Design tools and mechanisms for progressive cavity pumps
Author(s)Simon, Kevin Patrick.
Massachusetts Institute of Technology. Department of Mechanical Engineering.
Alexander H. Slocum.
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This thesis presents tools to design progressive cavity pumps (PCPs), with an emphasis on low-viscosity fluids. These models indicate that high speed operation can increase sealing performance, decrease pump size, and eliminate gear-reductions. New models for estimating both laminar and turbulent internal flow and shear losses in these pumps are presented. The new models are capable of estimating pump performance 1000x faster than traditional simulation methods, and do not require empirical calibration, making them 'designer-ready'. A proof-of-concept turbulent PCP was designed using these models. Its volumetric efficiency is within 20% of predicted values. This thesis also presents a novel one degree-of-freedom hypocycloidal bearing to constrain the motion of the rotor for increased performance and control. 3 different bearing topologies have been developed: roller, rail, and flexural. An experimental PCP concept with integrated hypocycloidal rail bearings was developed and tested with efficiencies as high as 45%. Experimental data are compared with a new lubrication theory model which accounts for rotor motion, rotor geometric error, and stator geometric error. The experimental and theoretical results show strong agreement, proving that low-order lubrication theory models are accurate simulation tools. Additionally, performance results from the rail bearing pump and first-order analysis inspire new scaling laws for connecting the volumetric and mechanical efficiency of PCPs. These scaling laws show strong agreement in both turbulent and laminar flows. A new generation of PCPs has the potential to transform irrigation, water purification, oil-sand extraction, among other applications. The new tools required to create these PCPs also have strong implications for how traditional PCPs are designed.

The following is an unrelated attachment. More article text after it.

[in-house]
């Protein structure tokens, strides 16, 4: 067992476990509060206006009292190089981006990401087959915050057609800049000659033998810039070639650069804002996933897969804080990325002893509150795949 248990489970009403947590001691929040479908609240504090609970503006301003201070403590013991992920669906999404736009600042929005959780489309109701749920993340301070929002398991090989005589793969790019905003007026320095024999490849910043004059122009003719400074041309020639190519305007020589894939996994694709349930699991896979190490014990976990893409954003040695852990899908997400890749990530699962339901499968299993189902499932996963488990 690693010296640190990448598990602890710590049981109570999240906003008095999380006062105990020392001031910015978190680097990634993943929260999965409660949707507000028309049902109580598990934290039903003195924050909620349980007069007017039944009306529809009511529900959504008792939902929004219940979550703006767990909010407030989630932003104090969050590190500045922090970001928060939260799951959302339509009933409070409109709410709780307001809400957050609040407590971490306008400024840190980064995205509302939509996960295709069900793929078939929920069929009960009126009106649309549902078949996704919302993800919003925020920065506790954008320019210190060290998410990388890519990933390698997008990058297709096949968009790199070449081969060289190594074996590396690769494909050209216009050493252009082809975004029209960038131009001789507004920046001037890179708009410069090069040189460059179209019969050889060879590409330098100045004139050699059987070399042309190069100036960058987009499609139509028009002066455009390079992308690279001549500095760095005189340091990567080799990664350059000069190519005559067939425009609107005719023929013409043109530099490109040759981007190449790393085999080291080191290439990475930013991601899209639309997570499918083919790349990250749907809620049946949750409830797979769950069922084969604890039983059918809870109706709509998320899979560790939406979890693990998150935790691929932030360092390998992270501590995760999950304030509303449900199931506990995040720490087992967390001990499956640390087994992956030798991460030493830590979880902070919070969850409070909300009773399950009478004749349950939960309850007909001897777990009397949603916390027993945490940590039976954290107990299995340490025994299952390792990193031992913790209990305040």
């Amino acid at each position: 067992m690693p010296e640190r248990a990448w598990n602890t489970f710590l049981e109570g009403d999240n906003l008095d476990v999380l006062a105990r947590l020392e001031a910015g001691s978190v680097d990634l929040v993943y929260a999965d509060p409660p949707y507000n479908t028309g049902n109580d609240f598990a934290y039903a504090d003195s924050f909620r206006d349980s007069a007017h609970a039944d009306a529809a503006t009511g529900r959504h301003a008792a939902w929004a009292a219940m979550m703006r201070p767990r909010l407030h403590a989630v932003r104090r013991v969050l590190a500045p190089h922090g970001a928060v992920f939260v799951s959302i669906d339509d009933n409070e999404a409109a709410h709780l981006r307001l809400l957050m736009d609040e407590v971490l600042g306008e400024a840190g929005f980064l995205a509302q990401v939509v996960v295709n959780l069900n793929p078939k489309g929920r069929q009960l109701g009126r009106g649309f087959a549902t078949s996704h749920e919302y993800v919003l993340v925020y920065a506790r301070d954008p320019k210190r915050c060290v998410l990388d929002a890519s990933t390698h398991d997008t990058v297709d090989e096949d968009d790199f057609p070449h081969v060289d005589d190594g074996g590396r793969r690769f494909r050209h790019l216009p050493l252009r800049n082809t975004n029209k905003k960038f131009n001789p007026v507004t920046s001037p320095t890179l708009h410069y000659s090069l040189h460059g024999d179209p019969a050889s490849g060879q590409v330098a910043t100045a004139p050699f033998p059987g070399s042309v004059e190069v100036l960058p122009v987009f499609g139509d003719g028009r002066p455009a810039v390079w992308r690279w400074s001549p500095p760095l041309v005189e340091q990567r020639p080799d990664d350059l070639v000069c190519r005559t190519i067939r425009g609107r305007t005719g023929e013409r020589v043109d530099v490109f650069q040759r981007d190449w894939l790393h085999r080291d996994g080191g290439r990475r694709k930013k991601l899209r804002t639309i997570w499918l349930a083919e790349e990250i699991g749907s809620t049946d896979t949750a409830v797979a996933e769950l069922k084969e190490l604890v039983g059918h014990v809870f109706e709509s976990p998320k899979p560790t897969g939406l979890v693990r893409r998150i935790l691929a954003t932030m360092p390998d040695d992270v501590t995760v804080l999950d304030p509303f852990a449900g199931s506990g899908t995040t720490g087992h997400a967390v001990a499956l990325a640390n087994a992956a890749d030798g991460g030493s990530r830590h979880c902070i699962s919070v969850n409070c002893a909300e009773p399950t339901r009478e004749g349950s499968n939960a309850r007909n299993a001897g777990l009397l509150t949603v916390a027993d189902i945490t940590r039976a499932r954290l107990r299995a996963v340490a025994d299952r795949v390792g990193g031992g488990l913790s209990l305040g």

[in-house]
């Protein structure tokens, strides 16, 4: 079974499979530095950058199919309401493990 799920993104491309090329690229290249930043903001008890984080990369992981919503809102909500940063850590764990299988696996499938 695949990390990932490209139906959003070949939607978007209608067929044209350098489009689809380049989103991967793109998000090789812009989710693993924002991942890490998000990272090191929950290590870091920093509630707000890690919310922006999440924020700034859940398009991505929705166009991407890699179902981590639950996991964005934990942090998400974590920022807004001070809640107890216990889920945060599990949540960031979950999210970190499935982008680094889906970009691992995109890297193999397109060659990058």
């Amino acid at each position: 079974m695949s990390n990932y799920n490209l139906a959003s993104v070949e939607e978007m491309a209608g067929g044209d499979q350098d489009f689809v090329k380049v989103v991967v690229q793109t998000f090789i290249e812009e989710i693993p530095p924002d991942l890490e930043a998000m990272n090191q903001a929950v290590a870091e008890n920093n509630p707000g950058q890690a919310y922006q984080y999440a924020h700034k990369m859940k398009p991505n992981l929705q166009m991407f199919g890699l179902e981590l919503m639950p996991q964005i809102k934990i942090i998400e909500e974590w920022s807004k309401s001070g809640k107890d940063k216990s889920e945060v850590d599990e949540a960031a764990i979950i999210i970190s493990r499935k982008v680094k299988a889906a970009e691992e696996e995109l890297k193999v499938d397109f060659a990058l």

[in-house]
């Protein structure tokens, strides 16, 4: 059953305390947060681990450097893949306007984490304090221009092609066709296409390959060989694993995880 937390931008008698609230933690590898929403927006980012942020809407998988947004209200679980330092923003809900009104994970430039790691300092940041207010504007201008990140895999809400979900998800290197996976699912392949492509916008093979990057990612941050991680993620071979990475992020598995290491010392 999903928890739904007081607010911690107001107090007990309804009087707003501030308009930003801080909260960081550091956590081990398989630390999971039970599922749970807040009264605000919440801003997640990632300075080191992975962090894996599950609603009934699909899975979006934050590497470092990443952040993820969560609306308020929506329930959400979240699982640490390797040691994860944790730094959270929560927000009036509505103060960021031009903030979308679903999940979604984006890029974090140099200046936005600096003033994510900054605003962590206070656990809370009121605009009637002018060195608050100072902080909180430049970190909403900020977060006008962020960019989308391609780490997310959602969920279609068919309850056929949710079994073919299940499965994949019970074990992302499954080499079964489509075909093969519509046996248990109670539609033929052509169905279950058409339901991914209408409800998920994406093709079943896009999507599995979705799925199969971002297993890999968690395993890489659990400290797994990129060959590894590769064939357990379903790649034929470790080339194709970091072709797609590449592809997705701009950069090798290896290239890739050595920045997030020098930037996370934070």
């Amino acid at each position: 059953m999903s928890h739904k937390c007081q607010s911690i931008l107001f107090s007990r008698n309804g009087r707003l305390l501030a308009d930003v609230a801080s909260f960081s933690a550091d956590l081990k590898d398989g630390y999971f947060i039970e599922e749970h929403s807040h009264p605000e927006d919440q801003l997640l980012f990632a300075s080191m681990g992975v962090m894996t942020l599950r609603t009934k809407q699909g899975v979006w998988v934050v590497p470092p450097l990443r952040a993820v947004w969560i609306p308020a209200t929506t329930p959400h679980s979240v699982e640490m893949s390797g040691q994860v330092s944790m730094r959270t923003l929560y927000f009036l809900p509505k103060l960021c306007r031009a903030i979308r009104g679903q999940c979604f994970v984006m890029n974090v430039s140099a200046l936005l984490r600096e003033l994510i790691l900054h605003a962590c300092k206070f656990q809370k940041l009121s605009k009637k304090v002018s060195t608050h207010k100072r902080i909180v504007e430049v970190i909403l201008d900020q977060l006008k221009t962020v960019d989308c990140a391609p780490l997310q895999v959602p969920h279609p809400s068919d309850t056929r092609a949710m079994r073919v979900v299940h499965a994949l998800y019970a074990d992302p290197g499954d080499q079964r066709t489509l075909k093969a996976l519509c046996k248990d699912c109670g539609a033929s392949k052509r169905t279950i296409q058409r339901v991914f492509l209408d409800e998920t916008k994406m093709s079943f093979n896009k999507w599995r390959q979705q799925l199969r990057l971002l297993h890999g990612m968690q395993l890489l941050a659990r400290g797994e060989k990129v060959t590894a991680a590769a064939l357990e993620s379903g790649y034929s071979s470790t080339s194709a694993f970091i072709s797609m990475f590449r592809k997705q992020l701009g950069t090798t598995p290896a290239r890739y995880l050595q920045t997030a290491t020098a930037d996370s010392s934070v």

Thesis: Ph. D., Massachusetts Institute of Technology, Department of Mechanical Engineering, 2019Cataloged from PDF version of thesis.Includes bibliographical references (pages 159-163).
DepartmentMassachusetts Institute of Technology. Department of Mechanical Engineering
Massachusetts Institute of Technology